Sacramento Zoo Gives Temporary Shelter To Ring-Tailed Lemur, Most Likely Part Of Illegal Pet Trade

Sacramento Zoo Gives Temporary Shelter To Ring-Tailed Lemur, Most Likely Part Of Illegal Pet Trade

A male ring-tailed lemur, allegedly kept as a pet illegally, was found in a Turlock backyard. It has currently found a temporary home at the Sacramento Zoo. Zookeepers think the primate was kept as a pet illegally. They say he doesn’t appear to know how to socialize with other lemurs.

The zoo doesn’t have any ring-tailed lemurs though it does have black and white ruffed lemurs and mongoose lemurs, reports The Guardian. For the time being, their solitary striped-tailed cousin is on display near them.

Sacramento Zoo spokeswoman Tonja Candelaria says the endangered primate’s stay at the zoo is temporary. She says,

“We don’t have any ring-tailed lemurs at the Sacramento Zoo. He is a special circumstance because he is from the illegal pet trade. He hasn’t necessarily learned all the lemur behaviors he would need to and that he would have traditionally growing up. When we first brought him into the exhibit where he is currently housed he seemed unfamiliar with the scents of the other lemurs around him. He also exhibits behaviors that we wouldn’t typically see, like grooming his tail in an excessive amount. He needs to go a home where they understand those needs and could help transition him into a lemur troop.”

Sacramento zookeepers won’t introduce him to other lemurs. They’re leaving that up to the staff at his permanent home.

Lemurs, native to Madagascar, live in matriarchal groups. Since this guy is a young male, aged around two years according to the estimate of the zookeepers, his transition into a troop will be slow. The zoo is known to have handled illegal pet trade cases in the past. Candelaria says,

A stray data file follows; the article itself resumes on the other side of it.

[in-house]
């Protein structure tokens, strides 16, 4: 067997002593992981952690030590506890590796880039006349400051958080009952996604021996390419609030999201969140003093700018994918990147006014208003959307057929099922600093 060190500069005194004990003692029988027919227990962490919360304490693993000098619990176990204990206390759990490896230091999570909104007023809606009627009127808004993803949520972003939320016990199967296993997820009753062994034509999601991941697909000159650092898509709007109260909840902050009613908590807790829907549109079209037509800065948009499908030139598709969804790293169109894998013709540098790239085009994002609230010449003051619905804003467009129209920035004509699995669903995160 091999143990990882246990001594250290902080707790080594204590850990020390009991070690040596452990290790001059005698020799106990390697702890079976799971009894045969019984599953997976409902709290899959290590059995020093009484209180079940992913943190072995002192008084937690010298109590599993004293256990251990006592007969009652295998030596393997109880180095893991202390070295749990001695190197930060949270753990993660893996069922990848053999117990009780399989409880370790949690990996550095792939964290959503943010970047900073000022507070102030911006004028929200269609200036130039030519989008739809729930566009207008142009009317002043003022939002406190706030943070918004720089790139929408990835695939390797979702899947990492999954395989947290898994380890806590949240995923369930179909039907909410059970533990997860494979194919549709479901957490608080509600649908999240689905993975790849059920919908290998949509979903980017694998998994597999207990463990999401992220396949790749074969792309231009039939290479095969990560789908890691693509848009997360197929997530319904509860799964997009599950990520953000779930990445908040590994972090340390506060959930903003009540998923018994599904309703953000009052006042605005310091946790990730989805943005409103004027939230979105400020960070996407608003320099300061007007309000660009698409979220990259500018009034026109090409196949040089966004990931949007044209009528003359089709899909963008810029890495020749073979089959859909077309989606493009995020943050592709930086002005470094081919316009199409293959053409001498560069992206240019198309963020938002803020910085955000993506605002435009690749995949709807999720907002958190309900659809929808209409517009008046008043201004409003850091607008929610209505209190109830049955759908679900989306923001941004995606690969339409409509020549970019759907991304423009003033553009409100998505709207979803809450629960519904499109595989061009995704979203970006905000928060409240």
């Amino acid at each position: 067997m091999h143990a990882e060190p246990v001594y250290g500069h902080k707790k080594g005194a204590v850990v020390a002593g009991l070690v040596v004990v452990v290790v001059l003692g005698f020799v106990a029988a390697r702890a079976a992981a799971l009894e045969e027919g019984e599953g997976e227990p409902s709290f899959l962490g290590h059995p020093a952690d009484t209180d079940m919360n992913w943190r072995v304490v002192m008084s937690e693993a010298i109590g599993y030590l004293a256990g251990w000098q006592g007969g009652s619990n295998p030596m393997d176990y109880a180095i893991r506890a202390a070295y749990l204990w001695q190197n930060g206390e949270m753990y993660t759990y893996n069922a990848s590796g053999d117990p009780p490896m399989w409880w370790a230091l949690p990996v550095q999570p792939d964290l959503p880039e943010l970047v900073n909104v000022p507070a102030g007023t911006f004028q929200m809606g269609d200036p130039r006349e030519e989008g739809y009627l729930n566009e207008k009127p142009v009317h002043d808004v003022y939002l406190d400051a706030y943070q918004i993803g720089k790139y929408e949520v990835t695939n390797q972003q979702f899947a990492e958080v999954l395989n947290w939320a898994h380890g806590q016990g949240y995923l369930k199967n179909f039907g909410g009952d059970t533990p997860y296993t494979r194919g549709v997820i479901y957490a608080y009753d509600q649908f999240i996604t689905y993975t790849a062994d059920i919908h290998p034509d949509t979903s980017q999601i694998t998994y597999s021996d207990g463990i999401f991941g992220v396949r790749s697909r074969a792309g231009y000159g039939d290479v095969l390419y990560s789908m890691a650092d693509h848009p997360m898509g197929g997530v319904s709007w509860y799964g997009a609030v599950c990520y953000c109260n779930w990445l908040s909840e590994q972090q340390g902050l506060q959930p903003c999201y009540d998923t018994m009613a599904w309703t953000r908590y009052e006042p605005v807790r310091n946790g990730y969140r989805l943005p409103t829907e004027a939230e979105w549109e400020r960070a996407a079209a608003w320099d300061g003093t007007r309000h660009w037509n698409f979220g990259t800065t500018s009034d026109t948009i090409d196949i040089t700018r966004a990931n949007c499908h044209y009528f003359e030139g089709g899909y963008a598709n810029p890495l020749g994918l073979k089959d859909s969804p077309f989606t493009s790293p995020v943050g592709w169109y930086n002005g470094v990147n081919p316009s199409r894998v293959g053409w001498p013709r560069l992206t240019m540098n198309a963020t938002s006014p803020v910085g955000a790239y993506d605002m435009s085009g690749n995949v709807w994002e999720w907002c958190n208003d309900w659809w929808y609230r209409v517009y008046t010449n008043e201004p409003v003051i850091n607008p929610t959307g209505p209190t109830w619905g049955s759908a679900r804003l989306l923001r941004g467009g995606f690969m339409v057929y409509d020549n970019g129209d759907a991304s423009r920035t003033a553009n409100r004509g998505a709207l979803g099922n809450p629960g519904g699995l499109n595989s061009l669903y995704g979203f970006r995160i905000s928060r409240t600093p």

“Unfortunately, we do receive notices from Fish and Wildlife letting us know that animals have been found as part of the illegal pet trade, more often than we would want to see. It’s not uncommon to receive those calls once, twice a year. We do happen to have some animals in our collection that started out that way, for example, we have a grey fox that was handed over to Fish and Wildlife. He was imprinted upon people. So he found his way here where we could help him still be a fox but also manage the imprint needs that he has.”

Chris Stoots, an information officer with the California Department of Fish and Wildlife, says that in recent years the department has been able to find more restricted animals thanks to social media. He says, “We have officers and personnel that are constantly monitoring social media for posts related to people possessing these things. Wild animals do behave wildly and you could be harmed or injured trying to interfere.”

The zoo was contacted in December by a Turlock resident who said that the ring-tailed lemur was in his Stanislaus County backyard, reports the Sacramento Bee.

Leslie Field, a supervisor of mammals, wrote this week on the zoo’s blog,

“In December 2015, the Sacramento Zoo was contacted by a resident of Turlock, California about a strange animal he found in his backyard. He had done research on the Internet and felt confident that the animal in question was a Ring-tailed Lemur, an endangered primate species. California Department of Fish and Wildlife became involved with the goal of capturing the animal and contacted us for our assistance with providing temporarily housing and care. Since being with the Zoo, the lemur has passed his quarantine period, had a full veterinary examination, received necessary vaccinations, and a clean bill of health. From his behavior, however, it is clear that he has not lived with other lemurs and that he is a product of the illegal pet trade.”

It is legal to own restricted species with proper permitting. According to the Sacramento Zoo, there are about 15,000 privately owned non-human primates in the United States alone. The DFW says there’s no one living in the Turlock area with the necessary permits to own a lemur and no one has reported missing one.

[Photo by Kreth/ullstein bild via Getty Images]